Yallop does not deny the misunderstanding which the phrase ‘model village’ can invoke. In fact, in explaining what she wants to do with her book, Yallop plays on the strange similarities which can be found at both Bekonscot and Bournville. In part, Dreamstreets is a biography of the philanthropists, architects and manufacturers who designed Britain’s ‘village utopias’, but Yallop also sees the book as an attempt to position the reader as if they could look upon the full-scale model villages like miniature towns.
Dreamstreets seeks to build a comprehensive view of what these places were about; in particular, Yallop wants to understand the motivations that led to the construction of such spaces. In addition, she aims to get to grips with what it was like to live in these designed communities. With these tasks in mind, Dreamstreets does not look to add to historiographical debates. It is unashamedly a popular history book. Suitably, it is a beautiful written and highly readable work on a fascinating topic. It was no surprise to learn that when Yallop came to write Dreamstreets, she had already published three novels.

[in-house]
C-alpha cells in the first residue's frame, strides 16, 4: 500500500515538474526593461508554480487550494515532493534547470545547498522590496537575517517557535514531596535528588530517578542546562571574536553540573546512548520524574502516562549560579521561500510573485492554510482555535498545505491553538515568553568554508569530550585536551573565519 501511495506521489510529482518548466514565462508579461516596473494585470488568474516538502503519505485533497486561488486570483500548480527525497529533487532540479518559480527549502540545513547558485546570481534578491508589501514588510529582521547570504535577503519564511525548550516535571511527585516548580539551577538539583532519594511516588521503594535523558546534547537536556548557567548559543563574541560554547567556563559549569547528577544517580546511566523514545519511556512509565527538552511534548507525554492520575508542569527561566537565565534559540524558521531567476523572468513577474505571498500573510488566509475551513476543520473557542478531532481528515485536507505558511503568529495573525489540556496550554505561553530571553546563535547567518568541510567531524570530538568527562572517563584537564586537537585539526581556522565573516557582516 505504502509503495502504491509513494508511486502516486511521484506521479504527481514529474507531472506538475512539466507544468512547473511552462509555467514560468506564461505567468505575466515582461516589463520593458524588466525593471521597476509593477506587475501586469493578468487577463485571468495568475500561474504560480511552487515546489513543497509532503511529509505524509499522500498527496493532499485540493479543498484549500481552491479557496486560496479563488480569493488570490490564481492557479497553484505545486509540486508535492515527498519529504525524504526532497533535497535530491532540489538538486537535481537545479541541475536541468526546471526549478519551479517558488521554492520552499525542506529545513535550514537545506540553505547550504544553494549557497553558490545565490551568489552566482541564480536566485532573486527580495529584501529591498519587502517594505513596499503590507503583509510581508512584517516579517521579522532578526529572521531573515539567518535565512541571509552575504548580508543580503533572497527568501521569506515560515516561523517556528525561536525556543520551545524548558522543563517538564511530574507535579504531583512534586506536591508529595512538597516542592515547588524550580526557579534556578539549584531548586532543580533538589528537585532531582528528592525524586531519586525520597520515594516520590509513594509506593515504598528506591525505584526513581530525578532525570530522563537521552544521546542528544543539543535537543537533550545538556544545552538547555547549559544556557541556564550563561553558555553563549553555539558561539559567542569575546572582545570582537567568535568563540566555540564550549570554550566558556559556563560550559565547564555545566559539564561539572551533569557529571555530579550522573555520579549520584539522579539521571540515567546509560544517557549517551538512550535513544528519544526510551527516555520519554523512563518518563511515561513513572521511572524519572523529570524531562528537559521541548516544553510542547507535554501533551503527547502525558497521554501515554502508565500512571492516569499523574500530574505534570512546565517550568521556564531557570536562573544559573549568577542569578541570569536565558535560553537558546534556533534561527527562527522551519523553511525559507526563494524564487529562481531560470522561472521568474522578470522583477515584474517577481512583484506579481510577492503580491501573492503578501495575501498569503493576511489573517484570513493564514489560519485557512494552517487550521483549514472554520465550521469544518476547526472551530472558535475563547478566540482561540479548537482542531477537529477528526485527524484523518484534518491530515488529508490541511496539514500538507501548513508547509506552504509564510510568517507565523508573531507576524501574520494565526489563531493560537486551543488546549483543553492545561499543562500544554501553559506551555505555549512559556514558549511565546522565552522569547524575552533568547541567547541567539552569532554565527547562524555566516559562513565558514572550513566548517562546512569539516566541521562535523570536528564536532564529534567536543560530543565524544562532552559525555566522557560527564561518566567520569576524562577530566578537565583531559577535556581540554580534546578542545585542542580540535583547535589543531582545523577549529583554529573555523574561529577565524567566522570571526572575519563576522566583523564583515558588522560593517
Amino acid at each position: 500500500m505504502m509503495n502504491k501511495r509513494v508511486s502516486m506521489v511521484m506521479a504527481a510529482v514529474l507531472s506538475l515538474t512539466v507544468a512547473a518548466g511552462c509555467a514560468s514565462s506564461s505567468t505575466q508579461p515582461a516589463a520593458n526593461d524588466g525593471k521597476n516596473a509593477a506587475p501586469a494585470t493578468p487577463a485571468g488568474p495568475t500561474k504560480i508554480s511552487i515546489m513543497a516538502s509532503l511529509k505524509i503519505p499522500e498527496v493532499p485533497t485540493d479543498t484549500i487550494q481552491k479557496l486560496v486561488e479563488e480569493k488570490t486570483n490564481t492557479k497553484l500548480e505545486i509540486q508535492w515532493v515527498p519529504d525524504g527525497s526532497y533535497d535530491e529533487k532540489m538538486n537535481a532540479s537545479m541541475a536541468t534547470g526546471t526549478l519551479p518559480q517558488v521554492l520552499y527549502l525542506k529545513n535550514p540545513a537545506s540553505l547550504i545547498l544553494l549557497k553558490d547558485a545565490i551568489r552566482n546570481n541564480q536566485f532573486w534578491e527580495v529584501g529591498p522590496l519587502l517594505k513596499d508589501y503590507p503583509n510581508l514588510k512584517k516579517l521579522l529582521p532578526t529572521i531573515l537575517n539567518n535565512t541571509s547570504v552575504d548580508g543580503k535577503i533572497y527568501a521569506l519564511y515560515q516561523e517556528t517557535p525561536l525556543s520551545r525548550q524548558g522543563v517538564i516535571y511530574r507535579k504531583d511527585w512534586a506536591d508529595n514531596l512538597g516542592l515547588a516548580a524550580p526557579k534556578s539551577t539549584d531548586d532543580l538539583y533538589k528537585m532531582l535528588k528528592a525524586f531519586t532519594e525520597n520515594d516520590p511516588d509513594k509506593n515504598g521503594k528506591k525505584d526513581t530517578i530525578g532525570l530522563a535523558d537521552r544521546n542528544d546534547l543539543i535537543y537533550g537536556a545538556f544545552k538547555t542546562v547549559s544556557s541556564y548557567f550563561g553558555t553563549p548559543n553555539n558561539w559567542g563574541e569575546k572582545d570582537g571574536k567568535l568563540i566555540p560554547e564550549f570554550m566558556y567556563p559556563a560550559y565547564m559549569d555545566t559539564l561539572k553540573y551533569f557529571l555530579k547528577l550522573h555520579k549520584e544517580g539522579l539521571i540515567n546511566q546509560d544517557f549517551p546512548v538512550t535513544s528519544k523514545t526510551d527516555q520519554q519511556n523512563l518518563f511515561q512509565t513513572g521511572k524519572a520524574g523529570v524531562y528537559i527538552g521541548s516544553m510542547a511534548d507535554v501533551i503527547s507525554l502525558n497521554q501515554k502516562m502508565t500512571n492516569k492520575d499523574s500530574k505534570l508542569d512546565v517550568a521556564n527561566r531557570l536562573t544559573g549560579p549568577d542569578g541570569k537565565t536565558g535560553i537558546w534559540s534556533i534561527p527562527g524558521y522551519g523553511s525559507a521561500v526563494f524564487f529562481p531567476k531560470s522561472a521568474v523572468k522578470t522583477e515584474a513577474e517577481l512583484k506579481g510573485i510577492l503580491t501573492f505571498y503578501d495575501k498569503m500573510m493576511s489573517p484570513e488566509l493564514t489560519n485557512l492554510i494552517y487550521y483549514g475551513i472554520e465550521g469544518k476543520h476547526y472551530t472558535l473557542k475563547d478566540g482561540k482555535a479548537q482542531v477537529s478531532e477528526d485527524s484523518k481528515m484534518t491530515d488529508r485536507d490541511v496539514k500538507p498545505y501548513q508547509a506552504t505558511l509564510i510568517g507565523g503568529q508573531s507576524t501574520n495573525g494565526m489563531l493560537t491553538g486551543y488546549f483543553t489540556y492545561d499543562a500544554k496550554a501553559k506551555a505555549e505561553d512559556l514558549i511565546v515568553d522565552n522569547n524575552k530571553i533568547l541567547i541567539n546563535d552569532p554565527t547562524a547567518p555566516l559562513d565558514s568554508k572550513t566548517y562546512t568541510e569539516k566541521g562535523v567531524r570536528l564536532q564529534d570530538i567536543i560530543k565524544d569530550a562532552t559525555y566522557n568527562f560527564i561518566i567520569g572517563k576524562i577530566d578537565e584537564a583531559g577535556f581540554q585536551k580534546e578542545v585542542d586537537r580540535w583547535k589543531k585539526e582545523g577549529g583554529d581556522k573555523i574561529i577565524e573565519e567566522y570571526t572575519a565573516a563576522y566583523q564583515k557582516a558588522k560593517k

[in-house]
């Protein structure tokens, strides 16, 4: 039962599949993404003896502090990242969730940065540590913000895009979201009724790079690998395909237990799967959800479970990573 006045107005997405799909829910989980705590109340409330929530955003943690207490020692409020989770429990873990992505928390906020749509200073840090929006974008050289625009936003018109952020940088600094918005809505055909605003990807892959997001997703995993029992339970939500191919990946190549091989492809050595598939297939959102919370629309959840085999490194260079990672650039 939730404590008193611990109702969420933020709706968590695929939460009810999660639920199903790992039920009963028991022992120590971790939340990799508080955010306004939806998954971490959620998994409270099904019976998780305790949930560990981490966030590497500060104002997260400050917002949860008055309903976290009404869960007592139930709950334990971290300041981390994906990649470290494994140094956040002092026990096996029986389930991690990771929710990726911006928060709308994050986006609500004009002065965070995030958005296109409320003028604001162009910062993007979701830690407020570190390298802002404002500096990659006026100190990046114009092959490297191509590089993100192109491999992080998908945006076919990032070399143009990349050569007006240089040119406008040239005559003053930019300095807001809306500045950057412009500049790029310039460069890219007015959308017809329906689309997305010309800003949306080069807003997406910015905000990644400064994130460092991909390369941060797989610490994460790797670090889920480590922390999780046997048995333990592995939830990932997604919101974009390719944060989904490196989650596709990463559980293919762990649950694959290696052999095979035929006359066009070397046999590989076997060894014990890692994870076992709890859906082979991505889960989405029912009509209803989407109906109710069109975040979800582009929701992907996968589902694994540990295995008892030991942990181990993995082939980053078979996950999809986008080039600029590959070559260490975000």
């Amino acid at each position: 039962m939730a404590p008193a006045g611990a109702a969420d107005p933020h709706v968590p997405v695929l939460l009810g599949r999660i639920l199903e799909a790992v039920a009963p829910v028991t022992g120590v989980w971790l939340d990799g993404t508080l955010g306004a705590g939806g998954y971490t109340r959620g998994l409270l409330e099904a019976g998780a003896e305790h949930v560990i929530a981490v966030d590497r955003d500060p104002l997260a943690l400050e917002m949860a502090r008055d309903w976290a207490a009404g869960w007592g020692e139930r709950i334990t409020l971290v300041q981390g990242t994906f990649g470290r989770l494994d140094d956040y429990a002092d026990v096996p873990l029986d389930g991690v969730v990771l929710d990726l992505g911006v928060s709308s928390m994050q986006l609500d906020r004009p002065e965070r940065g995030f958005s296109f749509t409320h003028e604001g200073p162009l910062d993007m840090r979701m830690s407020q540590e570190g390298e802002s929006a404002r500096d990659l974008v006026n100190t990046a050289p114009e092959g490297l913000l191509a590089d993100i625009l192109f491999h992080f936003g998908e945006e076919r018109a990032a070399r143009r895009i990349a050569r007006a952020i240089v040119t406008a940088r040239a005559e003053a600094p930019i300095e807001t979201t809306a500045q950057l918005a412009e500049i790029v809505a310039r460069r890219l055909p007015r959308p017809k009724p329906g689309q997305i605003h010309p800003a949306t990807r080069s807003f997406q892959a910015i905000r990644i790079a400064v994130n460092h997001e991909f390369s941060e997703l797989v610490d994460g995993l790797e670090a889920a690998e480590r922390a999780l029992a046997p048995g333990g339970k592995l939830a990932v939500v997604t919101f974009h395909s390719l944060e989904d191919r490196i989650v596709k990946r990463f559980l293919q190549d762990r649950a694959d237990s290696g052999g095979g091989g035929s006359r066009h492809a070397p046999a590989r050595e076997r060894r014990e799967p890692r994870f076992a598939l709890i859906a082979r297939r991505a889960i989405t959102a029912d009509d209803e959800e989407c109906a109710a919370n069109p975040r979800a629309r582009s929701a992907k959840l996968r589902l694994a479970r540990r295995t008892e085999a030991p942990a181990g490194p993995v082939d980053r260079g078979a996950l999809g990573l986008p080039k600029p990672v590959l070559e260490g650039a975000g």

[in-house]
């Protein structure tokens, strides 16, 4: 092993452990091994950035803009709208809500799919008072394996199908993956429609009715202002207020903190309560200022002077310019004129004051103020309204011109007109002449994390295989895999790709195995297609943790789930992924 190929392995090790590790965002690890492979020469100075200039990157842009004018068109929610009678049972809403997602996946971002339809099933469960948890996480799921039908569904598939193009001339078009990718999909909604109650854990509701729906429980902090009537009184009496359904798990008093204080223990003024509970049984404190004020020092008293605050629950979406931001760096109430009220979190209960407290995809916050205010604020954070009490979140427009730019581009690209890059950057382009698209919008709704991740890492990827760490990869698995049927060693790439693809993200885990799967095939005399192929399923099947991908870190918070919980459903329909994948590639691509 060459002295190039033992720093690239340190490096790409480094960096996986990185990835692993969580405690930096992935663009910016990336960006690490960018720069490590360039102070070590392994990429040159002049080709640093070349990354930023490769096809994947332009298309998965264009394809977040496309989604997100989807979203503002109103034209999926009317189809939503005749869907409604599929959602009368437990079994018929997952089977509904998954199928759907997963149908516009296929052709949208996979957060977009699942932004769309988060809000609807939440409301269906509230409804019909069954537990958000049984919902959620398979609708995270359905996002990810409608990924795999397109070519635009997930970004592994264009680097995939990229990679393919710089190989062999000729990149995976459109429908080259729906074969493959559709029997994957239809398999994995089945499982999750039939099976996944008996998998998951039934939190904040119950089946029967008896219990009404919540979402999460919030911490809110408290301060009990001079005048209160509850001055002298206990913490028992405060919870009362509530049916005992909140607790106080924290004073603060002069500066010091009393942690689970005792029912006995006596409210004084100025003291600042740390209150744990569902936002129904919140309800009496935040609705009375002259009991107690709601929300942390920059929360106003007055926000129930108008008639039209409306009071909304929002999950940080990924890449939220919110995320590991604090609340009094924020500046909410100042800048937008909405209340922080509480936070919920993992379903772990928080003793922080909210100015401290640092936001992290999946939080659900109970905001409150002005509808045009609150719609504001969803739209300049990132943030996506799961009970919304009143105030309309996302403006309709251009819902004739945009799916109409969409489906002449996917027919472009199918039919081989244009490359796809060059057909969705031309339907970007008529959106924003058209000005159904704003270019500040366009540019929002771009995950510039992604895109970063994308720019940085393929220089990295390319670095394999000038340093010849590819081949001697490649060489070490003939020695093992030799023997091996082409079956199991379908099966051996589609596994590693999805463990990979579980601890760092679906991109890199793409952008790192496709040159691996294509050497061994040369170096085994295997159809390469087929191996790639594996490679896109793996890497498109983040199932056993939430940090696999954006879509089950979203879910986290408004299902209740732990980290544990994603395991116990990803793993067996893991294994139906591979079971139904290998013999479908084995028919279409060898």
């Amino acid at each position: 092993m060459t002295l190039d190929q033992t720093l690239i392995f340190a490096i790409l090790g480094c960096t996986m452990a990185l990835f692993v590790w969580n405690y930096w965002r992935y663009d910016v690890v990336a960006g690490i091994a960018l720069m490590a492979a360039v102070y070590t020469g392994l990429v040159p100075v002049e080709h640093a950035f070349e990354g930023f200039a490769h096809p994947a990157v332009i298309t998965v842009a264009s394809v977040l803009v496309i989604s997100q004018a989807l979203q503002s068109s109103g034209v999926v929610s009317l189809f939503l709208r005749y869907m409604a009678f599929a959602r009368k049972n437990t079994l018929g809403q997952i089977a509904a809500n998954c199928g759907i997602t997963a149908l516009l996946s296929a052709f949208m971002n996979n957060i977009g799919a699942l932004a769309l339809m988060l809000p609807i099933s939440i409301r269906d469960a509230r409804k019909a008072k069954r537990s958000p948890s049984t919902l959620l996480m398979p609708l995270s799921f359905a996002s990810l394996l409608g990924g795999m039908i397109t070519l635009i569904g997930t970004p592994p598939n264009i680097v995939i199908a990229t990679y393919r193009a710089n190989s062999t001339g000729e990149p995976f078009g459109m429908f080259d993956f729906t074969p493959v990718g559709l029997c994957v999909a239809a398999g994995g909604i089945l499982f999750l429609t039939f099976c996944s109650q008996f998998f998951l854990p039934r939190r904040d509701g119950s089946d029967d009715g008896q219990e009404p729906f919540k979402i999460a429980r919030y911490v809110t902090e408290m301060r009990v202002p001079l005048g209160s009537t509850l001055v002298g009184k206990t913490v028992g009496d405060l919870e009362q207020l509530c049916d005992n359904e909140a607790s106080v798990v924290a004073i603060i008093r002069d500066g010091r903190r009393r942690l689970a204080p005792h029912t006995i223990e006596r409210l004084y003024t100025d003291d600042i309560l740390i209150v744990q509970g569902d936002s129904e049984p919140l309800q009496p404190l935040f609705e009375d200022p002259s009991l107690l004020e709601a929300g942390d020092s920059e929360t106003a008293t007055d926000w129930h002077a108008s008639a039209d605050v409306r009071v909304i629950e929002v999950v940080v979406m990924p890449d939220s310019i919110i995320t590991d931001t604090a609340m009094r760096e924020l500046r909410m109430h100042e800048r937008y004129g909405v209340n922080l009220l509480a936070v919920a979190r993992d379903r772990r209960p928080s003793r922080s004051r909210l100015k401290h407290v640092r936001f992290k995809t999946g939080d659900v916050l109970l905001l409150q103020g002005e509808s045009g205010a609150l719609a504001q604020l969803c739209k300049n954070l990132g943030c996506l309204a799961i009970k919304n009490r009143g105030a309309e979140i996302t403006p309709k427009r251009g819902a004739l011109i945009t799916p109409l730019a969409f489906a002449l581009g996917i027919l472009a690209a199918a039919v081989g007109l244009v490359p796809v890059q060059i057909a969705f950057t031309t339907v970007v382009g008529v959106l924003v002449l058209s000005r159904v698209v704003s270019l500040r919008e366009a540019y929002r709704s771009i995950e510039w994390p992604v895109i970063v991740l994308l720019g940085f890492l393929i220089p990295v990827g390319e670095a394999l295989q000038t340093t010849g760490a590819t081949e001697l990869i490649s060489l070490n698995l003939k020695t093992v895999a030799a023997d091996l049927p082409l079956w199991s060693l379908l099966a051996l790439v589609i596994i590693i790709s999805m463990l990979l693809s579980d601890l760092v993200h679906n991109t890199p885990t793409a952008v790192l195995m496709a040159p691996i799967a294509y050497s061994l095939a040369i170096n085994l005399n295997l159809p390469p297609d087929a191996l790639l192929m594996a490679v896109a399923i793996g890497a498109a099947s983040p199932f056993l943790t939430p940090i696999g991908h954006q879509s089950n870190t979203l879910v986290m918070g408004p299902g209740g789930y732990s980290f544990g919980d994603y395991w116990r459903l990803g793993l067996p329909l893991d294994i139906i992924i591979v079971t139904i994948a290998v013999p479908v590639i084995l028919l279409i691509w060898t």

Dreamstreets could have been a particularly twee book. It could look back at the ‘village utopia’ as embodying a long-lost paternalism sorely missed in our deeply uncertain age. But despite the book’s name, Dreamstreets is not this at all. In fact, Yallop might well have been trying to ensure that her work is as dissimilar to this potential narrative as possible. Reasonably enough, the story begins with Robert Owen, the visionary Welshman who built the distinctly industrial New Lanark. We get some personal reflections on what Yallop thinks of the village today – she does not like it at all – and an explanation of the utopian ideals behind it. The discussion on both reinforces the same central theme: essentially, that Owen wanted to control his workers and discourage individualism.
Image Credit: Port Sunlight (Man vyi)